Everyone wears a bikini (could be a thong or shorts); you’ll rarely see a one-piece. No one goes topless – that’s for the French:) Anyway, Rio is more of a ladies’ market. The women are not very well endowed, but the men look gorgeous. Sisquo would be right at home here as there are some nice ebony skinned brothers with hair dyed blond and incredible tattoos. Apparently, if you wish to see Giselle types, you have to go to another city in Brazil entirely. And the sand is scorching hot! You can’t walk on it barefoot, but the water is quite cold, almost freezing in contrast to the sand. The bus stops/metro are a block away from the beach. Simply follow the crowd till you see the water. If you choose a hotel by the beach, ask for a room on the upper floors facing the beach. The views are incredible. That’s one thing about Rio, the spectacular views. You can see The Christ or Sugarloaf Mountain from just about anywhere. Just look up and about.
When I got to the beach I was struck by the wonder of a black Nigerian executive standing in the middle of a crowded beach in a foreign land. And I was grateful for the privilege.
For shopping, the RioSul is good or try the Praie De Botafogo. Both have cinemas and as a bonus there’s an additional cinema just down the road from the Praie De Botafogo called the Arteplex. At the Arteplex, you’re guaranteed to find movies in English. Brazilian food is quite aromatic. I didn’t try many dishes because I couldn’t understand what was written in Portuguese, but just like Nigerian food has a distinctive smell of Maggi, and Indian, curry, Brazilian food has its own distinctive smell. Unfortunately I didn’t ask what the primary spice was.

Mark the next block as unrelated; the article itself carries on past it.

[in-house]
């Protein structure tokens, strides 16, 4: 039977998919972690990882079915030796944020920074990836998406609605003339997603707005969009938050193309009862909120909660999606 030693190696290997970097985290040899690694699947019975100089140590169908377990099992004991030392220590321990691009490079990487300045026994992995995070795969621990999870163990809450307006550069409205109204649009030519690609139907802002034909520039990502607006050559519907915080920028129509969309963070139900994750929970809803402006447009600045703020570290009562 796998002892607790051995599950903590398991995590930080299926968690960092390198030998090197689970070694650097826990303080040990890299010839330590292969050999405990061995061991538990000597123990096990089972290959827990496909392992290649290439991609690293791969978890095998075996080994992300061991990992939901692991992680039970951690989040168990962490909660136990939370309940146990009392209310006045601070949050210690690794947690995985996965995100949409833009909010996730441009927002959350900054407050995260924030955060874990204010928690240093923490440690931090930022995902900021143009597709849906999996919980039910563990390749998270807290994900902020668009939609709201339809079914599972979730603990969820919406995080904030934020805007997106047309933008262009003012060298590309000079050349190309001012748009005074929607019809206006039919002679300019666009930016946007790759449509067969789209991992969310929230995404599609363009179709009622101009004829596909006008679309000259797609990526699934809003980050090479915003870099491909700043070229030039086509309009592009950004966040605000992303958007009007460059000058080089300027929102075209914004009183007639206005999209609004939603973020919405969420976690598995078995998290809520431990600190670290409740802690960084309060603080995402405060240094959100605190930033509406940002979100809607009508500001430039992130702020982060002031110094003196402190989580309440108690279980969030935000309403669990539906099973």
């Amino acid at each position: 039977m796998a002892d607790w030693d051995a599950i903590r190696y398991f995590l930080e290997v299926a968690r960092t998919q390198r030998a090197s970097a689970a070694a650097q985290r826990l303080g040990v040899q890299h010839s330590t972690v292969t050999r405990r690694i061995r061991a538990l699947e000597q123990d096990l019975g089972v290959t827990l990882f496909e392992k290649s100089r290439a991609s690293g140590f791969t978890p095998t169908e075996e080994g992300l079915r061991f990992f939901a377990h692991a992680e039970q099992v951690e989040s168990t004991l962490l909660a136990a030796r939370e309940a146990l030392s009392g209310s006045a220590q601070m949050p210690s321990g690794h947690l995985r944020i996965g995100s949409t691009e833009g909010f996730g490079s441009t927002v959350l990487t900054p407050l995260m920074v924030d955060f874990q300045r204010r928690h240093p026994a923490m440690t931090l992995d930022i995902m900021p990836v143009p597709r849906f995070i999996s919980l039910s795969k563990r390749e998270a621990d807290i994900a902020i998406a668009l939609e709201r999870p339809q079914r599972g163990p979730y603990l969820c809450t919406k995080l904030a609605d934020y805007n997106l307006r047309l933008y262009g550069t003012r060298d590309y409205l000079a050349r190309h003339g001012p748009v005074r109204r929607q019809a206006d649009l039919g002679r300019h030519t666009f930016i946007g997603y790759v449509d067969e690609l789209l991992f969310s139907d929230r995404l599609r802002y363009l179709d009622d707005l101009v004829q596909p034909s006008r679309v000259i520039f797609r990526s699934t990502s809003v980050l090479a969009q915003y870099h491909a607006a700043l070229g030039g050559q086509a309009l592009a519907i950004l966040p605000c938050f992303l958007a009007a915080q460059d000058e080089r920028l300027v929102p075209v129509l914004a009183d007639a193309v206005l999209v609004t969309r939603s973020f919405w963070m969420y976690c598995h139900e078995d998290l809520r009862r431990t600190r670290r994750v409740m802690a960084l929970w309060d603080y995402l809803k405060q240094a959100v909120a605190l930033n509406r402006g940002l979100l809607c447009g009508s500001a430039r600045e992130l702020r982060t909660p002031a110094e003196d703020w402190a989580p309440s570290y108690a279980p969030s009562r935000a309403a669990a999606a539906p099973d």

More on the language challenges: Brazil is set to host the FIFA World Cup in 2014 and the Olympics in 2016. I imagine that they will need an English language intervention, much like China required one just before the Beijing Olympics. The language barrier is really significant unless you speak Portuguese or Spanish. This was confusing to me, as you cannot be a truly world class tourist location without making an accommodation for English speaking tourists. Malaysia and the UAE (Dubai) understand this and in Malaysia for instance, the street signs are in 3 languages: Malay, Hindi and ENGLISH. In Brazil, I wouldn’t eat in some street-side cafes because I couldn’t decipher the menus. In the more upscale cafes or restaurants, you can ask for an English menu. Many of them have one. If you happen to make friends with other tourists for whom English is not a first language, remember to speak proper textbook English. Idiomatic expressions and slang go over their heads.
Tourism is a significant business proposition and there is money to be made in providing advice to English speaking tourists who wish to travel to exotic locales. This space isn’t being properly filled and right now the major resource for this category of travellers is guide books. Lonely Planet makes some of the best, but a book is simply not as interactive or as helpful as a human being.
If you’re visiting a country for the first time and you can afford to spend a bit of time, I advise that you visit 2 or more cities within the country, so you get a full sense of the country and what it has to offer. For example, were a tourist to visit Nigeria, I would advise that they visit during a major festival say the Argungu Fishing Festival or the Kano Durbar. Their itinerary should begin in Lagos where they should take in both the Mainland & Island, proceed to Cross Rivers (Calabar) to visit Tinapa and Obudu Cattle Ranch, then take a side trip to Abuja before proceeding on to Sokoto or Kano for the festival of their choice. To really experience the culture and joy of a city, a festival is a great (though very expensive) time to visit. All you really need to turn a city into a tourist location is a very distinctive festival that takes place at a definite time every year. But the city must have 3 structures: a good, trustworthy English speaking tourist agency (like Arabian Adventures in Dubai), good transportation and good hotels.
I have one more Brazil Note to post, but I’ll leave you with this for now.